Prior to the theatrical release of Christopher Guest’s latest movie, For Your Consideration, he stated that he was done with the mockumentary genre that he perfected with films like This is Spinal Tap, Best in Show, and A Mighty Wind. After watching the DVD last night, that became abundantly clear. The problem is he seems to have given up while making the movie.
On the surface, all the ingredients are there – there is the brilliant cast (led by Catherine O’Hara and Harry Shearer, with superlative supporting work by Fred Willard, Parker Posey, and newcomer Ricky Gervais among others) and a great setup (a handful of washed-up actors believe the unbelievable Oscar buzz surrounding the hokey WWII-era Jewish melodrama, Home for Purim, they are filming).
FYC doesn’t follow the exact format of Guest’s previous mockumentaries in that it is filmed as a straight movie, but feels no less real. All the actors give their usual brilliant and totally convincing performances. And there are some laugh-at-loud moments (which I won’t give away, but many of them involve Fred Willard and his lack of a verbal filter). And just about any scene with Eugene Levy was worth at least a smile. So why can’t I place this movie among Guest’s best?
Well for one thing, while I love subtle humor, it’s a little too subtle here. I wasn’t expecting huge gags, but there were no really memorable scenes like the Stonehenge debacle in Spinal Tap or the desperate hunt for the Busy Bee in Best in Show. And I got the feeling that some of the good jokes in FYC, such as the scene where Richard Kind and Sandra Oh offer up a series of hilariously lame promotional posters for Home for Purim, have been done better before.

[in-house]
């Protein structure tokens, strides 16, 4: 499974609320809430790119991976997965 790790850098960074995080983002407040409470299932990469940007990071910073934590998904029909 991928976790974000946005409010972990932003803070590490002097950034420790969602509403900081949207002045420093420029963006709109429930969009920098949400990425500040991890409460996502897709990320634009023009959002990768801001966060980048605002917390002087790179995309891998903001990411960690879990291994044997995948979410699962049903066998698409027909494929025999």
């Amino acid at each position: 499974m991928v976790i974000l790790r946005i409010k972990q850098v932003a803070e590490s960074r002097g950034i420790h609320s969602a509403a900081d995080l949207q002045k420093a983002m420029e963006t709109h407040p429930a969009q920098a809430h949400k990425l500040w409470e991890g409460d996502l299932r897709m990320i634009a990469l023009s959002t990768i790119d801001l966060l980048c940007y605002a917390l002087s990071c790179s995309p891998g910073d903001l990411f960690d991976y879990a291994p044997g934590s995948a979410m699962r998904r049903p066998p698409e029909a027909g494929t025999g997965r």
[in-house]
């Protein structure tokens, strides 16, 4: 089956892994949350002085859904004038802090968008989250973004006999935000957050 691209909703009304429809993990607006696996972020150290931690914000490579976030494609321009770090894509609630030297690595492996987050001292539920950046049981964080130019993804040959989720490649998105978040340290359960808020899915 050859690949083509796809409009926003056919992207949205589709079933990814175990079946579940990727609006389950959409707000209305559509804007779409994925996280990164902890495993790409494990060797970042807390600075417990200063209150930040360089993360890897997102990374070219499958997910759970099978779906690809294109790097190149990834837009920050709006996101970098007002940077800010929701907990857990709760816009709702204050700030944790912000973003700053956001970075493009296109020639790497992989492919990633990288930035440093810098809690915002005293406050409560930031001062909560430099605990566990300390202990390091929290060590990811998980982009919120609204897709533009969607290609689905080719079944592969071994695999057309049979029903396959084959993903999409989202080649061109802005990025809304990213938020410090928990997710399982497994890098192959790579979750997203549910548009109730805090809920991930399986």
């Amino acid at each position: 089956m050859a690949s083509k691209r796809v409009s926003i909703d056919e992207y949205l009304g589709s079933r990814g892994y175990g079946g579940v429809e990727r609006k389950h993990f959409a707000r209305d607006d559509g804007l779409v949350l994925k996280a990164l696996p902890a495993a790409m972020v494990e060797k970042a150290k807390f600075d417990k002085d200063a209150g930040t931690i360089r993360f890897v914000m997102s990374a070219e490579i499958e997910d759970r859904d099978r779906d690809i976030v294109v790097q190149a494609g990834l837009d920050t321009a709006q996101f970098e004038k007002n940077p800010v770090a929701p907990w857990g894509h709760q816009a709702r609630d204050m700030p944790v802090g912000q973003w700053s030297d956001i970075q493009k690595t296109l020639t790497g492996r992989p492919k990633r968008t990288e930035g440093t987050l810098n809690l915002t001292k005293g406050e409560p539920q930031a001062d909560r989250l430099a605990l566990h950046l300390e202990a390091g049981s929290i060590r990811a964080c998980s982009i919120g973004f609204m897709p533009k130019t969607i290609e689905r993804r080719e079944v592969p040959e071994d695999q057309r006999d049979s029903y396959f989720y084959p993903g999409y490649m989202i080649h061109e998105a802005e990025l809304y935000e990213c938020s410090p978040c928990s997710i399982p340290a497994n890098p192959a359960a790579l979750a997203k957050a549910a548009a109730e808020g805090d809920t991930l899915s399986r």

The phony and fickle nature of Hollywood, while seemingly lampooned effectively here, is also a bit of a tired concept. I feel like I’ve already seen at least a dozen shows and movies that have tread upon that ground already, so while FYC offered some funny insights none of them were particularly fresh.
Lastly, while I think most movies are too long and self-indulgent, this one is too short at a brisk 86 minutes. The end feels rushed and not particularly satisfying. We learn what became of O’Hara, Shearer, and Posey, but that’s it.
I’m sure this is the type of movie that could grow on me with repeated viewings, I’m just not all that anxious to watch it again. For Your Consideration is a decent effort, but left a lot on the table. I’m willing to bet this is a temporary lull for Guest & Company, and I do look forward to their next project.